Thus, while I value the authors' article, I believe additional work is needed to be appropriate for publication in Semantic Web.

# Narrative

Section 2 of the article ("Problem Definition") highlights the particular research problem the authors are trying to address. The whole work is done in the context of a larger project (ASTURIAS) in which the approach proposed by the authors is just one part of the story (i.e. that of work package 3). It would be better to start from the beginning of the introduction on presenting the ASTURIAS, which research problems it poses, and how the authors want to address them (or part of them), thus focussing on the RelTopic algorithm they propose for labelling texts. In this way, the authors can provide a more concrete and pragmatic setting of the general framework they propose. Then, section 2 should be dedicated only to introducing the research problem into consideration and its initial hypothesis.

Also, since the hypothesis that "disambiguated" entities can be a good proxy for representing a text is a crucial aspect of RelTopic proposal, it is essential to convince the reader that this hypothesis is valid, in particular in the context of the project. I know that this information should come from the people working in WP2 (and they are not necessarily the same authors of this article), but having a clear view about the validity of that hypothesis is crucial to claim the robustness of the approach proposed in this article.

Finally, I think it necessary to specify why RelTopic and the entire framework for labelling text have been proposed in the project context. I believe – but this is not explicitly stated in the article – that the framework's goal is to replace humans with software for labelling, in principle, a vast number of texts, something that would require too much human effort to do it manually. If this is the real goal to achieve, it should be explicitly stated - and, honestly, it does have consequences on the evaluation (see below).

# Evaluation

The quality of Topic-OPA and the uses of the scores obtained by using RelTopic indeed is difficult to assess. The best approach to adopt in these cases to check the quality of a whole set of technologies is to see if (a) Topic-OPA + (b) RelTopic + (c) the automatic labelling process enable one to obtain results comparable to what humans do - in particular, if it is true that the goal is to substitute humans with software in the labelling of texts. Of course, this will not provide a specific evaluation for each framework component (i.e. a-c). Still, it would be appropriate to assess the framework overall, when all its components are used in combination, which is adequate for the project from which this work is part of.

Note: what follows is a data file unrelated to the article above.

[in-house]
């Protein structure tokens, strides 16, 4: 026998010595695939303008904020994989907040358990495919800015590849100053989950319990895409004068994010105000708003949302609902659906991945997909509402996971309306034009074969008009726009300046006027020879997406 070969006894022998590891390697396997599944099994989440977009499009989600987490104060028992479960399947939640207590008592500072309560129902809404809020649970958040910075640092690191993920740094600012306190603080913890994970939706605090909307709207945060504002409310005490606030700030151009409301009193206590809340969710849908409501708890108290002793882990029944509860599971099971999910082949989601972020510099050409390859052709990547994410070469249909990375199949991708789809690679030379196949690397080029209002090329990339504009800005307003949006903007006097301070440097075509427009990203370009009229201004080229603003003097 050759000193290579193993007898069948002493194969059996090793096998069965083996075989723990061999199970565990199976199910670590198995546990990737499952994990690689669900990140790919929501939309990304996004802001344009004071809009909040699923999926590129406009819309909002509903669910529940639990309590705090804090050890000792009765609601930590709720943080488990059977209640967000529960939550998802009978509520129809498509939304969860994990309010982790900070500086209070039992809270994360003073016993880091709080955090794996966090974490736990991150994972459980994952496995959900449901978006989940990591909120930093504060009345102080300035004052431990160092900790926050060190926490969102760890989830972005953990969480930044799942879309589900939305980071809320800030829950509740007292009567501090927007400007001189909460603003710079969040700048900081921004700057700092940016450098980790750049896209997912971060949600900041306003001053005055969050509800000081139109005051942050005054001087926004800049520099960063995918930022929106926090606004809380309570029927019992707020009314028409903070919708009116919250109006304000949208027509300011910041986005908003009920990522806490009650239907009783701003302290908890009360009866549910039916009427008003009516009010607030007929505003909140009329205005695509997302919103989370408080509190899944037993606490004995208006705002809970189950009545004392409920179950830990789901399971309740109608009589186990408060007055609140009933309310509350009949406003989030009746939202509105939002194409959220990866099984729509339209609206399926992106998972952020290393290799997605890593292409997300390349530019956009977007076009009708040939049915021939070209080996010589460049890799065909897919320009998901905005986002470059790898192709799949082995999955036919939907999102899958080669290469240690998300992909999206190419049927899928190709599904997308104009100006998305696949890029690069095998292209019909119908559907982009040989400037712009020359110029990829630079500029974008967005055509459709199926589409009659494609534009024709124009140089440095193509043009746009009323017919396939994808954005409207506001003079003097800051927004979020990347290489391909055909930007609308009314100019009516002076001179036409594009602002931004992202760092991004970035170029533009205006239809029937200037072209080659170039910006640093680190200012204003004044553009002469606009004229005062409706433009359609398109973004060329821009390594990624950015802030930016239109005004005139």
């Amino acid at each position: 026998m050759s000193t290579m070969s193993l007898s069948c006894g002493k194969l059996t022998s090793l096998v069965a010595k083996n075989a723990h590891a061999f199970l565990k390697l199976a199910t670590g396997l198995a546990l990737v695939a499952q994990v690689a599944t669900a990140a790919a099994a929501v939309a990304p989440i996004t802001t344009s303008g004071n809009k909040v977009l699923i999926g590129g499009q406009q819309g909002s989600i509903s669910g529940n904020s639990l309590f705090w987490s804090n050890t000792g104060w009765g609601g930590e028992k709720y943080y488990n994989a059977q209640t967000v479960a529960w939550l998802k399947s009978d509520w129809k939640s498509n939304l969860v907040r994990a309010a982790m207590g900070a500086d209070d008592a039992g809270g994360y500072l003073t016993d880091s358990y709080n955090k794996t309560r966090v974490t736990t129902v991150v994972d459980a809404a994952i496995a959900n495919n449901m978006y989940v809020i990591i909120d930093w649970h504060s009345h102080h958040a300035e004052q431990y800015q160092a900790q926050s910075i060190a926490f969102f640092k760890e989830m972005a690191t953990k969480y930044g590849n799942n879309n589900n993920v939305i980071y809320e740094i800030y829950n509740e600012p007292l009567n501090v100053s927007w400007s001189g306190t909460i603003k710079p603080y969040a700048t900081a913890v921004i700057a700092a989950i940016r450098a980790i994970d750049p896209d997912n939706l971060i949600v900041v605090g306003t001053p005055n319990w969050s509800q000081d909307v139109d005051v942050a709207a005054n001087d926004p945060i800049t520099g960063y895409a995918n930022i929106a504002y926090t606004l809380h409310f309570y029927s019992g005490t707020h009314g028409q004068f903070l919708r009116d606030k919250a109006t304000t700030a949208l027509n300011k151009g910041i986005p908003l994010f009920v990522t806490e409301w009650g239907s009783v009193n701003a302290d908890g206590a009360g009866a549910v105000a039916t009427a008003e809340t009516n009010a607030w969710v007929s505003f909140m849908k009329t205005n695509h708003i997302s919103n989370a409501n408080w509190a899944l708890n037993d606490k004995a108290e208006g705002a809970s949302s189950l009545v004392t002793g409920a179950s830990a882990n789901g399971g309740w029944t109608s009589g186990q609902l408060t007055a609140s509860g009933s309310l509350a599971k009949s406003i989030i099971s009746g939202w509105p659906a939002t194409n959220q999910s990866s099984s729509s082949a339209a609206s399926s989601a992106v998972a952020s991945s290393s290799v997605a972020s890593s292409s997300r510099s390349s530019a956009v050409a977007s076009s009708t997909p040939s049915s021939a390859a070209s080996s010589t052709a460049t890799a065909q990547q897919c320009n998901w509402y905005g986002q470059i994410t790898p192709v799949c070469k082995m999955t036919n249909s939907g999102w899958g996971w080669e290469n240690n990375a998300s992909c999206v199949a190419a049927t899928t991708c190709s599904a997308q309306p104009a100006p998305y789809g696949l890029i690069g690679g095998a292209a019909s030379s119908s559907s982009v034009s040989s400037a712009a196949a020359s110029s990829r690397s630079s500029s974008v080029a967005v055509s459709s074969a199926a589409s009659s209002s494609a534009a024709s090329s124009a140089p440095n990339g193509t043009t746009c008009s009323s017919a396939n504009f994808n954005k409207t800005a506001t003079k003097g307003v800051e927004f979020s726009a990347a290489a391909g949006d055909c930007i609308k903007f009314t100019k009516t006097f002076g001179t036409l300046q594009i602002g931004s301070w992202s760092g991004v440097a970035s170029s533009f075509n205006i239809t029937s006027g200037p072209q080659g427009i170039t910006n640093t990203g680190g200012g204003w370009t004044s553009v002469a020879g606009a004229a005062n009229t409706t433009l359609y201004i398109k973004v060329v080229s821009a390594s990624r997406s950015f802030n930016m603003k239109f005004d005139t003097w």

However, to do that, one should organise an appropriate testing session with several humans. Something is described in section 8.2.1, but it is very general, and it seems it is not enough to convince a reader that the approach works fine - i.e. in a way which is similar to what humans do. Since even humans can be in contradiction for specific texts, it would be essential to involve, a least, three distinct annotators for each text used in the evaluation, to measure also if there are possible agreement/disagreement between them. My perception is that the authors' framework should show an agreement similar to that shown by humans when they are asked to do the same job. In particular, I think it is not enough to measure how much of the topics identified by the framework matches those returned by (one?) human.

It is also crucial to measure how much the initial hypothesis (i.e. the fact that disambiguated entities may be a proxy of an article) has consequences on the results obtained. In particular, have the entities used as proxies for the texts in the evaluation been obtained using the software developed in WP2? Or, have they been selected by the authors of this article by hand? In both cases, how are the authors sure that such entities represent good proxies for the texts used in the evaluation?

Thus, a clear explanation of how the testing session has been organised, which information has been provided to humans, which newspapers have been considered (better if more than one, unless the project only focuses on Le Matin), which data have been collected, which results have been obtained, must be specified. Reading the text seems that such a testing session was done naively without considering all these variables. If that is the case, the authors should run a new testing session to gather meaningful data. Otherwise, it is necessary to clarify all the passages in the paper if they already did it.

The proposition of such an evaluation should be: to convince a reader that the authors' framework behaves in a way which is comparable with humans.

Finally, it would be good if all the data gathered in the evaluation, including the software implementing the framework and the documents describing the protocol used for the testing session, could be available online for replicability purposes (e.g. in Zenodo, Figshare, Protocols, GitHub).

# A final remark

The approach adopted by the authors seems to be appropriate and generalisable for implementing labelling activities for any text, not only newspaper articles. Is that the case? To what extent? May the authors elaborate more on this aspect?